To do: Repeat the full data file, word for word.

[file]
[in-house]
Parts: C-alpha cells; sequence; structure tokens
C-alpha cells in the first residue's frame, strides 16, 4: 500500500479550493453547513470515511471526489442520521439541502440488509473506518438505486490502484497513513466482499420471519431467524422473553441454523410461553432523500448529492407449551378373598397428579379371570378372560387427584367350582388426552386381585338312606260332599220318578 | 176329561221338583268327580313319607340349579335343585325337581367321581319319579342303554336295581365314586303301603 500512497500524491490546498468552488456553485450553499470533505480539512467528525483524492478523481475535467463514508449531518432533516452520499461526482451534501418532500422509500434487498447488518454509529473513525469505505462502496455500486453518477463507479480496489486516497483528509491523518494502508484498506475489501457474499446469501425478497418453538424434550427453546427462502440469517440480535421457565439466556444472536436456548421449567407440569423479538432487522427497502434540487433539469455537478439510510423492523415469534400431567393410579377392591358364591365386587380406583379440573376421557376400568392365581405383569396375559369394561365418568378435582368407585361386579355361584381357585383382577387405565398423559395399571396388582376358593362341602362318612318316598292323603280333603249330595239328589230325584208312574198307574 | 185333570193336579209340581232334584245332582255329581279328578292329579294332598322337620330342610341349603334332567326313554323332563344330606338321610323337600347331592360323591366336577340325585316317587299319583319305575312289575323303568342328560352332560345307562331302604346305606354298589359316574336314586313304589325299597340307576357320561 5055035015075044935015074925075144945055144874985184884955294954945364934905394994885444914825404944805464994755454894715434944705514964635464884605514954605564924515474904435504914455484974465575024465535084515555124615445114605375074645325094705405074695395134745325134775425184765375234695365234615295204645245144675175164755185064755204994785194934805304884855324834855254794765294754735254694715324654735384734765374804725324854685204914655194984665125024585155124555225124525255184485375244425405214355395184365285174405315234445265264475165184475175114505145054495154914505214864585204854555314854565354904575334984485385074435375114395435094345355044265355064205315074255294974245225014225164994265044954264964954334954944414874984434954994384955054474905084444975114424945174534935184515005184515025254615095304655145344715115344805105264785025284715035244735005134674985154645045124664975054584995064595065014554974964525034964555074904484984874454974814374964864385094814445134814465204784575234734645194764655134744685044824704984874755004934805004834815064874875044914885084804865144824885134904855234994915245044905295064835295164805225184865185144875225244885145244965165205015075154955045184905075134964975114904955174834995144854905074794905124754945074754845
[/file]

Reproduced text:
[in-house]
Parts: C-alpha cells; sequence; structure tokens
C-alpha cells in the first residue's frame, strides 16, 4: 500500500479550493453547513470515511471526489442520521439541502440488509473506518438505486490502484497513513466482499420471519431467524422473553441454523410461553432523500448529492407449551378373598397428579379371570378372560387427584367350582388426552386381585338312606260332599220318578 | 176329561221338583268327580313319607340349579335343585325337581367321581319319579342303554336295581365314586303301603 500512497500524491490546498468552488456553485450553499470533505480539512467528525483524492478523481475535467463514508449531518432533516452520499461526482451534501418532500422509500434487498447488518454509529473513525469505505462502496455500486453518477463507479480496489486516497483528509491523518494502508484498506475489501457474499446469501425478497418453538424434550427453546427462502440469517440480535421457565439466556444472536436456548421449567407440569423479538432487522427497502434540487433539469455537478439510510423492523415469534400431567393410579377392591358364591365386587380406583379440573376421557376400568392365581405383569396375559369394561365418568378435582368407585361386579355361584381357585383382577387405565398423559395399571396388582376358593362341602362318612318316598292323603280333603249330595239328589230325584208312574198307574 | 185333570193336579209340581232334584245332582255329581279328578292329579294332598322337620330342610341349603334332567326313554323332563344330606338321610323337600347331592360323591366336577340325585316317587299319583319305575312289575323303568342328560352332560345307562331302604346305606354298589359316574336314586313304589325299597340307576357320561 5055035015075044935015074925075144945055144874985184884955294954945364934905394994885444914825404944805464994755454894715434944705514964635464884605514954605564924515474904435504914455484974465575024465535084515555124615445114605375074645325094705405074695395134745325134775425184765375234695365234615295204645245144675175164755185064755204994785194934805304884855324834855254794765294754735254694715324654735384734765374804725324854685204914655194984665125024585155124555225124525255184485375244425405214355395184365285174405315234445265264475165184475175114505145054495154914505214864585204854555314854565354904575334984485385074435375114395435094345355044265355064205315074255294974245225014225164994265044954264964954334954944414874984434954994384955054474905084444975114424945174534935184515005184515025254615095304655145344715115344805105264785025284715035244735005134674985154645045124664975054584995064595065014554974964525034964555074904484984874454974814374964864385094814445134814465204784575234734645194764655134744685044824704984874755004934805004834815064874875044914885084804865144824885134904855234994915245044905295064835295164805225184865185144875225244885145244965165205015075154955045184905075134964975114904955174834995144854905074794905124754945074754845